Charles Johnson Reflects On Seattle

In Seattle, the sky melts steadily between October and March. Kevin Cruff / Corbis

Seattle has many profiles, but for the last 35 years, the side of "The Rainy City" I’ve known best is the one she shows to artists transplanted from elsewhere. It is a remarkably liberal city—often called a "city of neighborhoods," residential and industrial, radiating out from a relatively small downtown area—with a distinguished history of supporting progressive causes. These include such highlights as the Seattle General Strike in 1919 (the first official general strike in United States history); "The Battle of Seattle" in 1999 when as many as 75,000 people converged on the city from around the world to protest the World Trade Organization’s plans for globalization; and, as I write these words, the Occupy Seattle protest—an offshoot of the Occupy Wall Street demonstrations in New York City—is ongoing in Westlake Park.

In its cultural texture, Seattle has always struck me as being like a less-expensive version of San Francisco. Like Rome, both cities were built on seven hills, and are well-acquainted with earthquakes. Both once burned to the ground. Both have steep streets, which cause considerable chaos when car-congested Seattle experiences a heavy snow that shuts down schools and makes some hilly neighborhoods treacherous to drive. And both, after early periods of ethnic conflict (in Seattle’s case, the anti-Chinese riots of 1885–86 and the internment of Japanese-Americans during World War II), now feature racially diverse populations. Among these are Native Americans, whites who sprang from old Scandinavian and German stock, Chinese and Japanese, Senegalese and Eritreans, Hindus and Sikhs, Koreans, Filipinos, Vietnamese and Jews, and blacks whose families moved into the territory in the years between Seattle’s establishment as a settlement in 1853 at the downtown location now known as Pioneer Square (the settlement was named after Chief Sealth of the Duwamish and Suquamish tribes) and the Klondike gold rush of the 1890s. That boom period turned a timber town into the main transport and supply point for miners in Alaska and the Yukon. According to archeologists, humans have lived here for 4,000 years.

But for any traveler or transplant, the most striking, everyday thing about Seattle is probably its typically West Coast laid-back attitude and frequently cited civility. William Gerberding, a former president of the University of Washington (which was just ranked by the Times of London as the 25th-best university in the world), once called the Northwest "this little civilized corner of the world." Perhaps that fabled civility is the reason so many young, single, iconoclastic, and open-minded people seem to thrive here. Some 57.7 percent of Seattle residents have bachelor’s degrees. It is listed as the country’s most literate city (often tying with Minneapolis for that distinction). The IT industry employs many people in health, medicine, and aerospace. It is one of America’s least religious cities, and strongest for supporting LGBT communities (right behind San Francisco). There are about 100 theatrical production companies here, about two dozen live-theater venues, and an opera house notable for its production of works by Richard Wagner.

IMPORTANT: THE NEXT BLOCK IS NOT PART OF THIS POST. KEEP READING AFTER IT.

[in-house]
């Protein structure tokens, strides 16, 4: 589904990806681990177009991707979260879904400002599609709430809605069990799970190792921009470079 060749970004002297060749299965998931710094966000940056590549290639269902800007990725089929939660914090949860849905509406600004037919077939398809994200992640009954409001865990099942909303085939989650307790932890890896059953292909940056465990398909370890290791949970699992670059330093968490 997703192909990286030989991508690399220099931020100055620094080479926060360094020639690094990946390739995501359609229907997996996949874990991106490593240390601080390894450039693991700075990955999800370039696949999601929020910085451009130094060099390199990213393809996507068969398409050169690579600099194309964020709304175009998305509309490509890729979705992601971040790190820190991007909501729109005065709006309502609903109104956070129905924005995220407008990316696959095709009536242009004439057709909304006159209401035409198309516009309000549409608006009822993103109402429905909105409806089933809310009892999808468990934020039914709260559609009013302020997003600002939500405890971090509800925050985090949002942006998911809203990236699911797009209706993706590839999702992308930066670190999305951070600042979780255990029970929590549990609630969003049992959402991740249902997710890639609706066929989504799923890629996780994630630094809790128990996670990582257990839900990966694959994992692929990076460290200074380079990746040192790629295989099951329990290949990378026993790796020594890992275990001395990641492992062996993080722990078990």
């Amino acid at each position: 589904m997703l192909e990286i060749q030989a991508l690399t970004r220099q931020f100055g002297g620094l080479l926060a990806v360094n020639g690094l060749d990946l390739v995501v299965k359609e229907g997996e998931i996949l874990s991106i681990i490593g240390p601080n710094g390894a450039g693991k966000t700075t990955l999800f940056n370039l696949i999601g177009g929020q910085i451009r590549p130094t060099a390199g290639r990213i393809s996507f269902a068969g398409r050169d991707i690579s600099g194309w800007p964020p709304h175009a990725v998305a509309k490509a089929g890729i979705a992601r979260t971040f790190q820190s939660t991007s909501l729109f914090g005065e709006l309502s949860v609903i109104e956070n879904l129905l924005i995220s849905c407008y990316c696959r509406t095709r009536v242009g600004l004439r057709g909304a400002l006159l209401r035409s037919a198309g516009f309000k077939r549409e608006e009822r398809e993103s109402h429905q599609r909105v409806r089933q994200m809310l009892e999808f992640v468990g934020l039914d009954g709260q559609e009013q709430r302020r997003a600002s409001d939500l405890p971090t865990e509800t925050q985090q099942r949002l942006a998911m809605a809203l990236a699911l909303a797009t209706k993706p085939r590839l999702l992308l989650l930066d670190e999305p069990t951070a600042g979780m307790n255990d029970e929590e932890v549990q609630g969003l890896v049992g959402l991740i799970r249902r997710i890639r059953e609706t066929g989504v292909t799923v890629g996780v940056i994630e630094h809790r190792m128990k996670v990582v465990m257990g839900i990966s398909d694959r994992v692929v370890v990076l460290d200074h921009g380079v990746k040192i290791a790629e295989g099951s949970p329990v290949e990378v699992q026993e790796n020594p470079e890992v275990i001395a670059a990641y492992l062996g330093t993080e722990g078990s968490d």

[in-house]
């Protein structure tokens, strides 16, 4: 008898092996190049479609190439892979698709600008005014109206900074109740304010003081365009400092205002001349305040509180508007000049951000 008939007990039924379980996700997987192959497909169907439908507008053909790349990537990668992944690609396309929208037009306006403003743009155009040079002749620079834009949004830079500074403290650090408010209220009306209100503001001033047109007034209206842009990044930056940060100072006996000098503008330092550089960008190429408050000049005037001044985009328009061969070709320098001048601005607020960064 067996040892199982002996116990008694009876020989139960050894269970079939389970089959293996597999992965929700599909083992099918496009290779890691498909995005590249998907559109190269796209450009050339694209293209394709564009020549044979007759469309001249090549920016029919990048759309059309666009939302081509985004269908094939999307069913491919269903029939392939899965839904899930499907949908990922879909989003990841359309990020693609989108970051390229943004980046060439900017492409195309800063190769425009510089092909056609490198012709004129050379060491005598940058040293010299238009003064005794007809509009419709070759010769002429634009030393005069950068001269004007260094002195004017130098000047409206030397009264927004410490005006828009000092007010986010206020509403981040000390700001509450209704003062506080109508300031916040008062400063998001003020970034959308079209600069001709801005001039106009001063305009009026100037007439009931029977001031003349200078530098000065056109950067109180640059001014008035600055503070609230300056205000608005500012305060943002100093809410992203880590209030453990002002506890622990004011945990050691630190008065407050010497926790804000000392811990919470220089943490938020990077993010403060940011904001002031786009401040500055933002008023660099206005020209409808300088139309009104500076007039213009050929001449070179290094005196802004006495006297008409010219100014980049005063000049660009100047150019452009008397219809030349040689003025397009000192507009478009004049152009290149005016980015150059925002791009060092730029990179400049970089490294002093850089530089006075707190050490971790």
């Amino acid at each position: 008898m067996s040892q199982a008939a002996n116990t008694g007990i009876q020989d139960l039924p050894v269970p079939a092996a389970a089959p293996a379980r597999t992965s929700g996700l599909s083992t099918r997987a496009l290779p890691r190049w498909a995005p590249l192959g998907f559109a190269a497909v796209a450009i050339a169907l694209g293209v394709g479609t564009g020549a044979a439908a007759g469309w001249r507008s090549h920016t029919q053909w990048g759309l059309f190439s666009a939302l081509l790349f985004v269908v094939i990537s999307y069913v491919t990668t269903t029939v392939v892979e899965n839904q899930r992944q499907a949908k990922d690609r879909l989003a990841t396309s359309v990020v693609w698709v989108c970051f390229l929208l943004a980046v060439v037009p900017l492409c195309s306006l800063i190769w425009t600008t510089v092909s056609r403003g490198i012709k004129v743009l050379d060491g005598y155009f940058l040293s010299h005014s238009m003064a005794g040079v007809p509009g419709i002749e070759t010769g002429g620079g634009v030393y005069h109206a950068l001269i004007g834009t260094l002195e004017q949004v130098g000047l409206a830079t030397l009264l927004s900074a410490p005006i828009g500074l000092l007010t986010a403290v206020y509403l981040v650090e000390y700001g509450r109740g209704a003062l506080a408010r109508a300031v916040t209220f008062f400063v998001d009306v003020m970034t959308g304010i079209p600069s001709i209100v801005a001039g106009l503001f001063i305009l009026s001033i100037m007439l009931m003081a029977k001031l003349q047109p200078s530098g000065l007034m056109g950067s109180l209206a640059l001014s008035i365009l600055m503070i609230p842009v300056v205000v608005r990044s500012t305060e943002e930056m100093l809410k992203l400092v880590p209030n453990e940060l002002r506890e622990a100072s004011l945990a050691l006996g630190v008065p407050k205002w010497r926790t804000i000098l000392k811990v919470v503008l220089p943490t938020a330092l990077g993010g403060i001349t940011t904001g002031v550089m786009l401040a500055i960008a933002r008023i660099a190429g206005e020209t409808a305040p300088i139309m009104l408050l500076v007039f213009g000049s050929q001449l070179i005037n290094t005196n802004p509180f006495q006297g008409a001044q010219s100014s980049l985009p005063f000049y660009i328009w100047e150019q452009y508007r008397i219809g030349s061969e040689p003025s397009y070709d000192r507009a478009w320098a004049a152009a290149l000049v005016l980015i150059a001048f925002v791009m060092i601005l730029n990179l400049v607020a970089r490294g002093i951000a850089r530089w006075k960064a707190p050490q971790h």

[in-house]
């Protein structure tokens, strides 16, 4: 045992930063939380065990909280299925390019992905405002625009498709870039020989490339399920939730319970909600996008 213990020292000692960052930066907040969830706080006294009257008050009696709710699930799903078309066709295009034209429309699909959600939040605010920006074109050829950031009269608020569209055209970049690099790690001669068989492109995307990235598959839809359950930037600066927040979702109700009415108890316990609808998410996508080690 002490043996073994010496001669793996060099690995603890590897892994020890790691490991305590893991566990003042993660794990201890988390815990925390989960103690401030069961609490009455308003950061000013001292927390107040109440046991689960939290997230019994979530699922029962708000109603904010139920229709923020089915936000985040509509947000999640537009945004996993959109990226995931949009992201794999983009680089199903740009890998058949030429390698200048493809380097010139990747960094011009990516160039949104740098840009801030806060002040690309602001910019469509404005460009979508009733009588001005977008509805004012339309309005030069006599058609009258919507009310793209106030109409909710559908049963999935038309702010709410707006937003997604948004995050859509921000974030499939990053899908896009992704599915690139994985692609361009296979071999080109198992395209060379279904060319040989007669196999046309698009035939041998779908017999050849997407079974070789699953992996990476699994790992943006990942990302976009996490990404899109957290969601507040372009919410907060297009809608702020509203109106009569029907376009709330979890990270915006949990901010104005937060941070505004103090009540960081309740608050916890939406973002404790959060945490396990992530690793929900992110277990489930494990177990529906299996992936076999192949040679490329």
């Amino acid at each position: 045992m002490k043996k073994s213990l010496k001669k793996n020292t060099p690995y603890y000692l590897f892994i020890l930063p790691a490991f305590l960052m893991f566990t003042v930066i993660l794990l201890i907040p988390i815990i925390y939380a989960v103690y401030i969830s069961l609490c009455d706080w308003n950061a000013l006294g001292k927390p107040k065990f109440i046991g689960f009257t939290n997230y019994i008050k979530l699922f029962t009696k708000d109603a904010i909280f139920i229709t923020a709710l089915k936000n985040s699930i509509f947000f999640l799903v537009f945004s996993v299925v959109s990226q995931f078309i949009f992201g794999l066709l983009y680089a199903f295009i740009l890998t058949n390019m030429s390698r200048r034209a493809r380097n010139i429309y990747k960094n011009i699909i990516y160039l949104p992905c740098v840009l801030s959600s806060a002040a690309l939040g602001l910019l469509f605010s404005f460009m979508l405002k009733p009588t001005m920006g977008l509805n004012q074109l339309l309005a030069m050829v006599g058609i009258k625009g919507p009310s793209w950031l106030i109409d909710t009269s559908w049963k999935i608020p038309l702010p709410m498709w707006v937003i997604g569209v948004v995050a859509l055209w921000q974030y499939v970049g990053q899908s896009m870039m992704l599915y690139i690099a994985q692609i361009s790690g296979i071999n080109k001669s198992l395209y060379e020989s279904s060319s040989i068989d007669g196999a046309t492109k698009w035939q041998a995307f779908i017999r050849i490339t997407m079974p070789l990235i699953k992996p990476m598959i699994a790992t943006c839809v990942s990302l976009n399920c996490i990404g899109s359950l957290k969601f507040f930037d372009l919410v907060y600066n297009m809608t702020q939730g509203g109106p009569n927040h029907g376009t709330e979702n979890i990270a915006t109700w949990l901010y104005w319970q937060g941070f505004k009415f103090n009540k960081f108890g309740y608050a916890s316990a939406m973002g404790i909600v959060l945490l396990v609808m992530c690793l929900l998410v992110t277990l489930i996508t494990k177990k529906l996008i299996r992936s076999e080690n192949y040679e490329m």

Furthermore, there is pregiven poetry in the extravagant beauty right outside our windows: the looming snow cone called Mount Rainer and, west of the city, the Hoh Rain Forest in Olympic National Park, desert lands, glacial lakes, 3,000 kinds of native plants, and hundreds of islands in Puget Sound. The presence of so many talented, local writers and -musicians—grunge, avant-garde jazz, rap, and indie rock are big here—is enough to make Seattle a magnet for creative types. But in addition to its art galleries and festivals, among them the yearly Bumbershoot and Bite of Seattle events, the city is synonymous with Starbucks coffee, Microsoft, the Space Needle, Boeing aircraft, the Experience Music Project that honors hometown hero Jimi Hendrix and, perhaps more than anything else, rain that has become nearly mythic in the popular imagination.

The truth is that Seattle’s climate is mild with wet winters, and cool, dry summers. The place has a Mediterranean feel. But, yes, starting in October the sky melts steadily until March. Coming to Seattle from the environs of Chicago, I learned to love the rain, the misty, meditative mood it creates and the moist evening air that sets parts of the geography to gleaming and hazes others in an atmosphere that is a perfect trope for the brooding inner climate of the creative imagination.